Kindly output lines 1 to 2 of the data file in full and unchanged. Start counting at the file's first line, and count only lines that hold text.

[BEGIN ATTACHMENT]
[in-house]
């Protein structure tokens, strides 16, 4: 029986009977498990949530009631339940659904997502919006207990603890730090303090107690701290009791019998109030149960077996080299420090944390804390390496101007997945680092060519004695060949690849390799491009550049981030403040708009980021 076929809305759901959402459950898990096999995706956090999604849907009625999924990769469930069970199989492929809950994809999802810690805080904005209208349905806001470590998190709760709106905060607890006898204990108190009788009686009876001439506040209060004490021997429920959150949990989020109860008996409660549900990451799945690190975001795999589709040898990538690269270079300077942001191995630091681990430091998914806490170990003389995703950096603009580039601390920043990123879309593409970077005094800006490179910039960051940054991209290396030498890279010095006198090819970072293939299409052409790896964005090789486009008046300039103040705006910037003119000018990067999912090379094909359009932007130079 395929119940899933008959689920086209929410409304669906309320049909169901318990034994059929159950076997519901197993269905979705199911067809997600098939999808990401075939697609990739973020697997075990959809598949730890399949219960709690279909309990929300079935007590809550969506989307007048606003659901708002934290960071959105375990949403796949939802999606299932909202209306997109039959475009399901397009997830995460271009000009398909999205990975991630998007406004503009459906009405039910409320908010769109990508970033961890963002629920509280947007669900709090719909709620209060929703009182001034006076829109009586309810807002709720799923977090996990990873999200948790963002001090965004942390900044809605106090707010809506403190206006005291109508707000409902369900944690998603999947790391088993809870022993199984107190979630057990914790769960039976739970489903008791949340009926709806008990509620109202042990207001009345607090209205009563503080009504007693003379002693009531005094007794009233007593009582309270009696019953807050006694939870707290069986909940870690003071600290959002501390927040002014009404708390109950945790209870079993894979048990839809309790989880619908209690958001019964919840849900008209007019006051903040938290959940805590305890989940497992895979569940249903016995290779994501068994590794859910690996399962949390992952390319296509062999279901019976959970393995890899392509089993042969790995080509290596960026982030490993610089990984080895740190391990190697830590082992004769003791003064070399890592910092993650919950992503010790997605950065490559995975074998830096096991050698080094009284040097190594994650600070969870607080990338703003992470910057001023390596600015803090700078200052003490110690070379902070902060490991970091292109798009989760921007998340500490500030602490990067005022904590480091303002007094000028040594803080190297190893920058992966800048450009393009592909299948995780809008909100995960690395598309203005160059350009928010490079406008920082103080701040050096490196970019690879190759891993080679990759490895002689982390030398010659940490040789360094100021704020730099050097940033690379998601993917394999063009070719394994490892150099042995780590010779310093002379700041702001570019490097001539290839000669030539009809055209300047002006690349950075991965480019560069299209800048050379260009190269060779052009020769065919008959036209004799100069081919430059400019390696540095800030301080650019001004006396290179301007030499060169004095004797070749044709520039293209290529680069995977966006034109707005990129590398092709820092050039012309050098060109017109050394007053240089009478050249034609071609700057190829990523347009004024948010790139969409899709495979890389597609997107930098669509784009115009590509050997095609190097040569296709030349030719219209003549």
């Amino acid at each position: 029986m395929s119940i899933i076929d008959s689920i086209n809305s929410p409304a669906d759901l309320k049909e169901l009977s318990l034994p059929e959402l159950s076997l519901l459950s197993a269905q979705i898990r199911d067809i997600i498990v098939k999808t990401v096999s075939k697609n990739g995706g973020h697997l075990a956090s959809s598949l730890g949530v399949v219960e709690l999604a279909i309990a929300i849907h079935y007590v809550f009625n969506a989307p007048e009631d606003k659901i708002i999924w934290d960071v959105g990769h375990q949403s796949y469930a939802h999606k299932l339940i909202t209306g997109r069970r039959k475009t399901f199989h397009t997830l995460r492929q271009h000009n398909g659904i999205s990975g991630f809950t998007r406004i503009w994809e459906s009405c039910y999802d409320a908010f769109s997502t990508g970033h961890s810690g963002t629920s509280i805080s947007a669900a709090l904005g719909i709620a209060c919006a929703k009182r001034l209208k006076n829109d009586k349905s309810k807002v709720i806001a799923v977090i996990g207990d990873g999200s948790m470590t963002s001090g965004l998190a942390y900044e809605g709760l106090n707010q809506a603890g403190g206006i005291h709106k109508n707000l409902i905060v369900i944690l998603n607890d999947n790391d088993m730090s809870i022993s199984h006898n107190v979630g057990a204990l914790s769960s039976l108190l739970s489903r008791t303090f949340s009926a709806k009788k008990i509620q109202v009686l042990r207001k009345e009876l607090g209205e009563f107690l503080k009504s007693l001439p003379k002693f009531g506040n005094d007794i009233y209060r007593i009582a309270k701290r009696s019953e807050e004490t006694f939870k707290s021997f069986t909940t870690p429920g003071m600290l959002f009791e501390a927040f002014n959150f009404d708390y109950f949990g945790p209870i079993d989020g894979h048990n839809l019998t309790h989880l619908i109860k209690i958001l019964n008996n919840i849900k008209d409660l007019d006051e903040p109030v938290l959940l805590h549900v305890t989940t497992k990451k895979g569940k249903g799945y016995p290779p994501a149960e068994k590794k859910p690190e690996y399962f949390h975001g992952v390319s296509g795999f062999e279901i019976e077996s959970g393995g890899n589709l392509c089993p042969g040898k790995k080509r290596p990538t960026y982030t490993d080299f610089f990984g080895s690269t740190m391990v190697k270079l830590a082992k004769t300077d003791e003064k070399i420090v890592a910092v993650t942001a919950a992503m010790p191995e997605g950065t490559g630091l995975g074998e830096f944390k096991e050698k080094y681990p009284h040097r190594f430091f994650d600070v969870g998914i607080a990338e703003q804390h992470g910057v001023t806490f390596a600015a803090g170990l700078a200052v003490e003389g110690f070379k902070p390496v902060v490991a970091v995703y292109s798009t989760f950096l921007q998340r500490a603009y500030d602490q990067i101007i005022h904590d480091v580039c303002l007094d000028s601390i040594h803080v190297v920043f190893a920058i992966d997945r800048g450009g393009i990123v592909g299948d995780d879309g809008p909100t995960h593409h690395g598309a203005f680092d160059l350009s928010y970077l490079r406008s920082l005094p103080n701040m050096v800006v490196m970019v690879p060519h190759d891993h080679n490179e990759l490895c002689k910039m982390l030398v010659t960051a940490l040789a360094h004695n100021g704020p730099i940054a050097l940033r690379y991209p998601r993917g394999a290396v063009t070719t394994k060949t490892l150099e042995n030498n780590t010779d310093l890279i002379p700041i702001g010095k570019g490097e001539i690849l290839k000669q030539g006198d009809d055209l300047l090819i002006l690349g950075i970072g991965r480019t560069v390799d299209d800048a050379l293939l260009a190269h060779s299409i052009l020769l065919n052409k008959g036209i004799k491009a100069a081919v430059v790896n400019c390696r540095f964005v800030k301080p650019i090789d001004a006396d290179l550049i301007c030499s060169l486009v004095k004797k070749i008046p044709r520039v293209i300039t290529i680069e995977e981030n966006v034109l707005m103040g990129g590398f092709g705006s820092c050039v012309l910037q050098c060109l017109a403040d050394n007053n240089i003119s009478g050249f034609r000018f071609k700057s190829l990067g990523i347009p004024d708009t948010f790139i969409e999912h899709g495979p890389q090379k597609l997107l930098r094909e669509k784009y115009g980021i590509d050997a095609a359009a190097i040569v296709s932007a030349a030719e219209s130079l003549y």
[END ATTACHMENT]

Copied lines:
[in-house]
């Protein structure tokens, strides 16, 4: 029986009977498990949530009631339940659904997502919006207990603890730090303090107690701290009791019998109030149960077996080299420090944390804390390496101007997945680092060519004695060949690849390799491009550049981030403040708009980021 076929809305759901959402459950898990096999995706956090999604849907009625999924990769469930069970199989492929809950994809999802810690805080904005209208349905806001470590998190709760709106905060607890006898204990108190009788009686009876001439506040209060004490021997429920959150949990989020109860008996409660549900990451799945690190975001795999589709040898990538690269270079300077942001191995630091681990430091998914806490170990003389995703950096603009580039601390920043990123879309593409970077005094800006490179910039960051940054991209290396030498890279010095006198090819970072293939299409052409790896964005090789486009008046300039103040705006910037003119000018990067999912090379094909359009932007130079 395929119940899933008959689920086209929410409304669906309320049909169901318990034994059929159950076997519901197993269905979705199911067809997600098939999808990401075939697609990739973020697997075990959809598949730890399949219960709690279909309990929300079935007590809550969506989307007048606003659901708002934290960071959105375990949403796949939802999606299932909202209306997109039959475009399901397009997830995460271009000009398909999205990975991630998007406004503009459906009405039910409320908010769109990508970033961890963002629920509280947007669900709090719909709620209060929703009182001034006076829109009586309810807002709720799923977090996990990873999200948790963002001090965004942390900044809605106090707010809506403190206006005291109508707000409902369900944690998603999947790391088993809870022993199984107190979630057990914790769960039976739970489903008791949340009926709806008990509620109202042990207001009345607090209205009563503080009504007693003379002693009531005094007794009233007593009582309270009696019953807050006694939870707290069986909940870690003071600290959002501390927040002014009404708390109950945790209870079993894979048990839809309790989880619908209690958001019964919840849900008209007019006051903040938290959940805590305890989940497992895979569940249903016995290779994501068994590794859910690996399962949390992952390319296509062999279901019976959970393995890899392509089993042969790995080509290596960026982030490993610089990984080895740190391990190697830590082992004769003791003064070399890592910092993650919950992503010790997605950065490559995975074998830096096991050698080094009284040097190594994650600070969870607080990338703003992470910057001023390596600015803090700078200052003490110690070379902070902060490991970091292109798009989760921007998340500490500030602490990067005022904590480091303002007094000028040594803080190297190893920058992966800048450009393009592909299948995780809008909100995960690395598309203005160059350009928010490079406008920082103080701040050096490196970019690879190759891993080679990759490895002689982390030398010659940490040789360094100021704020730099050097940033690379998601993917394999063009070719394994490892150099042995780590010779310093002379700041702001570019490097001539290839000669030539009809055209300047002006690349950075991965480019560069299209800048050379260009190269060779052009020769065919008959036209004799100069081919430059400019390696540095800030301080650019001004006396290179301007030499060169004095004797070749044709520039293209290529680069995977966006034109707005990129590398092709820092050039012309050098060109017109050394007053240089009478050249034609071609700057190829990523347009004024948010790139969409899709495979890389597609997107930098669509784009115009590509050997095609190097040569296709030349030719219209003549």